When I trained with Pilates Elder Ron Fletcher he repeatedly quoted one of his mentors who, when encouraging someone to engage their pelvic floor, would say: “And So to Up.”

In pilates when we refer to the pelvic floor we are referring to what most people know as kegels. And when engaged, the direction that your kegels should go is up. Picture your pelvic floor muscles like a sheet lying on the floor. When you engage them they should lift up as if you lifted that sheet off the floor from the center. And so to up.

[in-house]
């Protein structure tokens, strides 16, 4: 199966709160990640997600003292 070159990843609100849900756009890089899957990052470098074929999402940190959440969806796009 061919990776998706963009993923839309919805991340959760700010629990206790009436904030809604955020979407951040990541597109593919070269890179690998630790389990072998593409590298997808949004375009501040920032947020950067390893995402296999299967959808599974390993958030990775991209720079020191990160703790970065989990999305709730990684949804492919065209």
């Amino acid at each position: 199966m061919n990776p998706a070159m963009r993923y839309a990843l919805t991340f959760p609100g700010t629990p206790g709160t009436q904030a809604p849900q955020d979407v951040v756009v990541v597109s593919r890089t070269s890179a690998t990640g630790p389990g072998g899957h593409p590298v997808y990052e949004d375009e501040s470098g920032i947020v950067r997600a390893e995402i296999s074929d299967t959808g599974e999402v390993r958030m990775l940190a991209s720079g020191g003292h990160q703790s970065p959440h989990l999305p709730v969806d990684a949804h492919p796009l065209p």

It’s important to work the pelvic floor because we often take those muscles for granted, but they are the muscles that in enable us to control our bowels and our bladder. And when you consider that they are the muscles at the very bottom of your pelvis, you realize that the weight of everything inside of our trunks ultimately presses down on these muscles.

Both men and women have kegel/pelvic floor muscles. It’s not just one muscle we are pulling up on, but multiple. In the picture above the group of levator-ani muscles and the coccygeus are the muscles of the pelvic floor.

Anyone up for a couple of kegels? You can do them right now and no one will be the wiser.